Here’s the second in the loose series on the economy – this time from a November edition of The Guardian:
A landmark study of the coalition’s tax and welfare policies six months before the general election reveals how money has been transferred from the poorest to the better off, apparently refuting the chancellor of the exchequer’s claims that the country has been “all in it together”.
■ Sweeping changes to benefits and income tax have had the effect of switching income from the poorer half of households to most of the richer half, with the poorest 5% in the country in terms of income losing nearly 3% of what they would have earned if Britain’s tax and welfare system of May 2010 had been retained.
This means that, if you’re poor, the Conservatives have taken your money and given it to people who don’t need it.
■ With the exception of the top 5%, who lost 1% of their potential income, it is the better-off half of the country that has gained financially from the changes, with an increase of between 1.2% and 2% in their disposable income.
This means that the reasoning behind the Tory austerity programme is a lie. They said we were “all in this together”, but it is now clear that while some of us have been paying through the nose, it wasn’t to eliminate the deficit; it was to further enrich the already-rich.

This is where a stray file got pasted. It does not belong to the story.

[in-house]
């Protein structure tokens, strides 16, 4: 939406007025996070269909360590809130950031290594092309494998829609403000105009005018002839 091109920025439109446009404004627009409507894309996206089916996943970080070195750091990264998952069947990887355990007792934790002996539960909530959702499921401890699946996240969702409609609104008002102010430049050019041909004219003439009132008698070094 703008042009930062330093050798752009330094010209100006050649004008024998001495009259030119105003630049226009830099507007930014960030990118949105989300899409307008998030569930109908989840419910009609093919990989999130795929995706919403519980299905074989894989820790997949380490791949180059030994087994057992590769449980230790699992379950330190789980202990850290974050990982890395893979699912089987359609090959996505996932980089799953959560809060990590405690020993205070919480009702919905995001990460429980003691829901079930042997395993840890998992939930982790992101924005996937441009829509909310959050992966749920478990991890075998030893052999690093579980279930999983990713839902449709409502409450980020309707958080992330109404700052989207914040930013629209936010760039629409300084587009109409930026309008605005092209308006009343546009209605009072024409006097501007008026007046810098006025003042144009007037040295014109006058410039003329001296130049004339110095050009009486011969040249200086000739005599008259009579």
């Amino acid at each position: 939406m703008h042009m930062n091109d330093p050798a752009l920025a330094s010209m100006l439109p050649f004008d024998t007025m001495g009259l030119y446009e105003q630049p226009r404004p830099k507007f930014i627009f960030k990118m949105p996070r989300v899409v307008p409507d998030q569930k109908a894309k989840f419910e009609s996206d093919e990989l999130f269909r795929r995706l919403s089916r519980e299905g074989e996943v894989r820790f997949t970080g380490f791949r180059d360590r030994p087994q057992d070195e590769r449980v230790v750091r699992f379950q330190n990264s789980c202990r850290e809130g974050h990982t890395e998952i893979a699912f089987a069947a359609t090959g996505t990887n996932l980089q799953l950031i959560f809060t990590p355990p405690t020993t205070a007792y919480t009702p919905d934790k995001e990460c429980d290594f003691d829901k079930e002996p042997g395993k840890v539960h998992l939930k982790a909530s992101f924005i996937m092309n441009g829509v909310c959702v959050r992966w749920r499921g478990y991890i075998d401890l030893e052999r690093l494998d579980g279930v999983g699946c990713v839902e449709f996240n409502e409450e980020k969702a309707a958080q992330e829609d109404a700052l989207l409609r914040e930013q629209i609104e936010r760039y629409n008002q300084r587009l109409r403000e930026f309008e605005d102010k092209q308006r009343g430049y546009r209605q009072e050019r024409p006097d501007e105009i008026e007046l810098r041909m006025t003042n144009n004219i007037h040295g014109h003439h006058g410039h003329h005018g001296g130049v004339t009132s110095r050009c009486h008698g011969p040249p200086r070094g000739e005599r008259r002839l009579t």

■ The top 1% in terms of income have also been small net gainers from the changes brought in by David Cameron’s government since May 2010, which include a cut in the top rate of income tax.
So the Tory-led government has told the rich that they don’t need to help the deficit reduction effort (perhaps because it didn’t exist?). Obviously it would be counter-productive to have the rich paying money towards their own further enrichment, which was the real purpose of the last four and a half years.
■ Two-earner households, and those with elderly family members, were the most favourably treated, as a result of direct tax changes and state pensions respectively.
■ Lone-parent families did worst, losing much more through cuts in benefits and tax credits and higher council tax than they gained through higher income tax allowances. Families with children in general, and large families in particular, also did much worse than the average.
This is an experiment in social engineering. It says people need to stay in ‘nuclear’ family units if they want even a chance at getting on in life. What happened to the idea that the Tories are the Party of Choice?
■ A quarter of the lowest paid 10% have shouldered a particularly heavy burden, losing more than 5% of what would have been their income without the coalition’s reforms.
This speaks for itself.
For more details of the Conservative-led Coalition’s lies about austerity, deficit reduction, and “we’re all in it together”, visit the article on The Guardian‘s website.
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